Wednesday, April 14, 2010

Urawaza - half-assed or full blast?

The Tomikiryu counter kata, Urawaza, has its proponents and its detractors.  I've read one instructor state that he thought it is the ultimate expression of our art.  I've also heard instructors state the opinion that practicing urawaza is undesirable because it can teach uke to make half-assed attacks so that tori can counter them properly.
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I tend to think the right place to stand in this debate is somewhere in the middle.  I certainly see what the detractors are talking about, but I tend to stand a bit closer to the urawaza-is-good side of the scale for several reasons.
  • We always have to beware the potential for uke to give half-assed attacks, whether we're doing Urawaza or Junana or any other exercise. Urawaza does not appear to me to be more succeptible to this weakness than Junana or Sankata.
  • A good way of practicing this exercise is for uke to go into each technique looking to be as close to the sweet spot as possible and for tori to enter each technique looking for one specific weakness.  If the uke throws his technique, then it will be because he did it perfectly, but if tori gets the counter then it is because he successfully spotted and exploited uke's deviation from the sweet spot. In other words, by removing the requirement that tori must win every encounter, practicing these counters can help uke and tori become more precise instead of less.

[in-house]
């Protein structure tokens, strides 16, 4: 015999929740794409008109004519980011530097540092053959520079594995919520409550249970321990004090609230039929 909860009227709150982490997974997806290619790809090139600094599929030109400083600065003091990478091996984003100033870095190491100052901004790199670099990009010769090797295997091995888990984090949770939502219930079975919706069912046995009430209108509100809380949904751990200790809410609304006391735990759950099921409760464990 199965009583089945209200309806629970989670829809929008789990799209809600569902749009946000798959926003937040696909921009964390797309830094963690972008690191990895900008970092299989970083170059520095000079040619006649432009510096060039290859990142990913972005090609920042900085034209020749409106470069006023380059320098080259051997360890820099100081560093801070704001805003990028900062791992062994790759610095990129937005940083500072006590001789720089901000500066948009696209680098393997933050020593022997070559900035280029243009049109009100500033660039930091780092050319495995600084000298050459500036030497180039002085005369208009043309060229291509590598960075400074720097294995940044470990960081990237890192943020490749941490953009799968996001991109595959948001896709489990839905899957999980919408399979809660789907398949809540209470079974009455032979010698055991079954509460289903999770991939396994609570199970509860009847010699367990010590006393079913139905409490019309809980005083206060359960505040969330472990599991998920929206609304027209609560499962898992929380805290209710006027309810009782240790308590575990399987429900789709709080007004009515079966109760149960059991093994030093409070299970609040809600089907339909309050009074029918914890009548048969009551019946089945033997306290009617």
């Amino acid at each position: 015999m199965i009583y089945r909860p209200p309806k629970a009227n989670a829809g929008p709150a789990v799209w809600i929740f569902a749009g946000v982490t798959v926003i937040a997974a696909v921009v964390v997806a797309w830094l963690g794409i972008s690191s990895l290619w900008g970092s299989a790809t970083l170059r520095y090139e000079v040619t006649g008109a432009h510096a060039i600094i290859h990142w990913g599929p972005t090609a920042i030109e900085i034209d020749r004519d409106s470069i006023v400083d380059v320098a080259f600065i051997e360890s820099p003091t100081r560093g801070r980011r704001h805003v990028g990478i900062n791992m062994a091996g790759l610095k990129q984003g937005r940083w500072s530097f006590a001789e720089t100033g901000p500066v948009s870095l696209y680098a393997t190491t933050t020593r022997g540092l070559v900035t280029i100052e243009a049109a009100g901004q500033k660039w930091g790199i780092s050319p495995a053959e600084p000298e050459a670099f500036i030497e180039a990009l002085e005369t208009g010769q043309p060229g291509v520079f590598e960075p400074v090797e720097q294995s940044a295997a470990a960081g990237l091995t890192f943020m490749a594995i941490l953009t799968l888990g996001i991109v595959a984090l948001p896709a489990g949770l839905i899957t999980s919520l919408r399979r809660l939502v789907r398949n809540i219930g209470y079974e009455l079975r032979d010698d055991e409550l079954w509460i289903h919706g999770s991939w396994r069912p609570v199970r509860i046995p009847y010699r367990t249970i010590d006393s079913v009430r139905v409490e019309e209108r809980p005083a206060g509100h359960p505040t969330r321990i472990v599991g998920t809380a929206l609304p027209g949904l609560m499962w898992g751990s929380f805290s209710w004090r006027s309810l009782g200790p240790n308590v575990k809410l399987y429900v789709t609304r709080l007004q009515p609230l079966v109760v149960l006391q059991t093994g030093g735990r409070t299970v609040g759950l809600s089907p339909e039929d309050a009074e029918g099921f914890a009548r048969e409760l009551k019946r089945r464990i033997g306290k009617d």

• Urawaza is not really any different from the chains that we do in which tori sets up a technique and uke walks out of it and tori moves to another technique.  Some of our chains (like #2) feature this trading-roles style practice in which control switches back and forth from one player to the other.  In fact, at our club we like to jokingly call chain #2 the "Who's the boss now?" exercise.
What do you think?  Does practicing urawaza make you more half-assed or full blast?

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Patrick Parker is a Christian, husband, father, martial arts teacher, Program Director for a Cardiac Rehab, and a Ph.D. Contact: mokurendojo@gmail.com or phone 601.248.7282 木蓮
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